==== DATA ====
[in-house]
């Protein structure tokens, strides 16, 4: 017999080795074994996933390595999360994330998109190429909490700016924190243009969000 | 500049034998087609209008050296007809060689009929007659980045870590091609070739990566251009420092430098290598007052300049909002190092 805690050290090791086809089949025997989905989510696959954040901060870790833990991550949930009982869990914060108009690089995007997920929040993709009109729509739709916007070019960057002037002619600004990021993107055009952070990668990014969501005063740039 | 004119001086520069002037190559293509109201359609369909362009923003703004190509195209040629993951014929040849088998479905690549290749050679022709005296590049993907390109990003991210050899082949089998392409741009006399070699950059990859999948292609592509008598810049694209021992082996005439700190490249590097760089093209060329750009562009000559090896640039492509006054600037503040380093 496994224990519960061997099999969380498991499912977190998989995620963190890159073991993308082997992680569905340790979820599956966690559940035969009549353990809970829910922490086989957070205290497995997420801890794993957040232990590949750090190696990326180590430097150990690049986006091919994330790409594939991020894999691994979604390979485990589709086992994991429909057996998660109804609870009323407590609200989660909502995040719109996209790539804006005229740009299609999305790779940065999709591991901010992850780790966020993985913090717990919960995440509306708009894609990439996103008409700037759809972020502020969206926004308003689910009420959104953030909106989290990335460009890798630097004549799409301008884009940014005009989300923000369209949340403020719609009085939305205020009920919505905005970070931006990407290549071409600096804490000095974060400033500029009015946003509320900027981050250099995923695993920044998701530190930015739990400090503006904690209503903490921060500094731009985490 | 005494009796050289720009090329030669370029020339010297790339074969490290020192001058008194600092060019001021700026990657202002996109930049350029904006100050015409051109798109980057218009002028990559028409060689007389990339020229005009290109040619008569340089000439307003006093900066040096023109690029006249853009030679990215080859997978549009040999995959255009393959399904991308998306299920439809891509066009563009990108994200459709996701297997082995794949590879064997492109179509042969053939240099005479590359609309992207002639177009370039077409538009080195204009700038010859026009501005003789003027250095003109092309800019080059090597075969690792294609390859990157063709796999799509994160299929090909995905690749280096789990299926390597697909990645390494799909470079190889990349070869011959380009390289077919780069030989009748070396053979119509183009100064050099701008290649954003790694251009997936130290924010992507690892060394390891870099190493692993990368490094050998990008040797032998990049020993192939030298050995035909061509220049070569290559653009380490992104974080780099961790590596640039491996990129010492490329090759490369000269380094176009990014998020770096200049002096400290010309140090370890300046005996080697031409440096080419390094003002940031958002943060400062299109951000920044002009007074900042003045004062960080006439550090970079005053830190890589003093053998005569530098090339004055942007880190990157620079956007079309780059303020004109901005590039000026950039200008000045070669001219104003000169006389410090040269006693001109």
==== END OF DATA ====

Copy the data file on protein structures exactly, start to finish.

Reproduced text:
[in-house]
């Protein structure tokens, strides 16, 4: 017999080795074994996933390595999360994330998109190429909490700016924190243009969000 | 500049034998087609209008050296007809060689009929007659980045870590091609070739990566251009420092430098290598007052300049909002190092 805690050290090791086809089949025997989905989510696959954040901060870790833990991550949930009982869990914060108009690089995007997920929040993709009109729509739709916007070019960057002037002619600004990021993107055009952070990668990014969501005063740039 | 004119001086520069002037190559293509109201359609369909362009923003703004190509195209040629993951014929040849088998479905690549290749050679022709005296590049993907390109990003991210050899082949089998392409741009006399070699950059990859999948292609592509008598810049694209021992082996005439700190490249590097760089093209060329750009562009000559090896640039492509006054600037503040380093 496994224990519960061997099999969380498991499912977190998989995620963190890159073991993308082997992680569905340790979820599956966690559940035969009549353990809970829910922490086989957070205290497995997420801890794993957040232990590949750090190696990326180590430097150990690049986006091919994330790409594939991020894999691994979604390979485990589709086992994991429909057996998660109804609870009323407590609200989660909502995040719109996209790539804006005229740009299609999305790779940065999709591991901010992850780790966020993985913090717990919960995440509306708009894609990439996103008409700037759809972020502020969206926004308003689910009420959104953030909106989290990335460009890798630097004549799409301008884009940014005009989300923000369209949340403020719609009085939305205020009920919505905005970070931006990407290549071409600096804490000095974060400033500029009015946003509320900027981050250099995923695993920044998701530190930015739990400090503006904690209503903490921060500094731009985490 | 005494009796050289720009090329030669370029020339010297790339074969490290020192001058008194600092060019001021700026990657202002996109930049350029904006100050015409051109798109980057218009002028990559028409060689007389990339020229005009290109040619008569340089000439307003006093900066040096023109690029006249853009030679990215080859997978549009040999995959255009393959399904991308998306299920439809891509066009563009990108994200459709996701297997082995794949590879064997492109179509042969053939240099005479590359609309992207002639177009370039077409538009080195204009700038010859026009501005003789003027250095003109092309800019080059090597075969690792294609390859990157063709796999799509994160299929090909995905690749280096789990299926390597697909990645390494799909470079190889990349070869011959380009390289077919780069030989009748070396053979119509183009100064050099701008290649954003790694251009997936130290924010992507690892060394390891870099190493692993990368490094050998990008040797032998990049020993192939030298050995035909061509220049070569290559653009380490992104974080780099961790590596640039491996990129010492490329090759490369000269380094176009990014998020770096200049002096400290010309140090370890300046005996080697031409440096080419390094003002940031958002943060400062299109951000920044002009007074900042003045004062960080006439550090970079005053830190890589003093053998005569530098090339004055942007880190990157620079956007079309780059303020004109901005590039000026950039200008000045070669001219104003000169006389410090040269006693001109």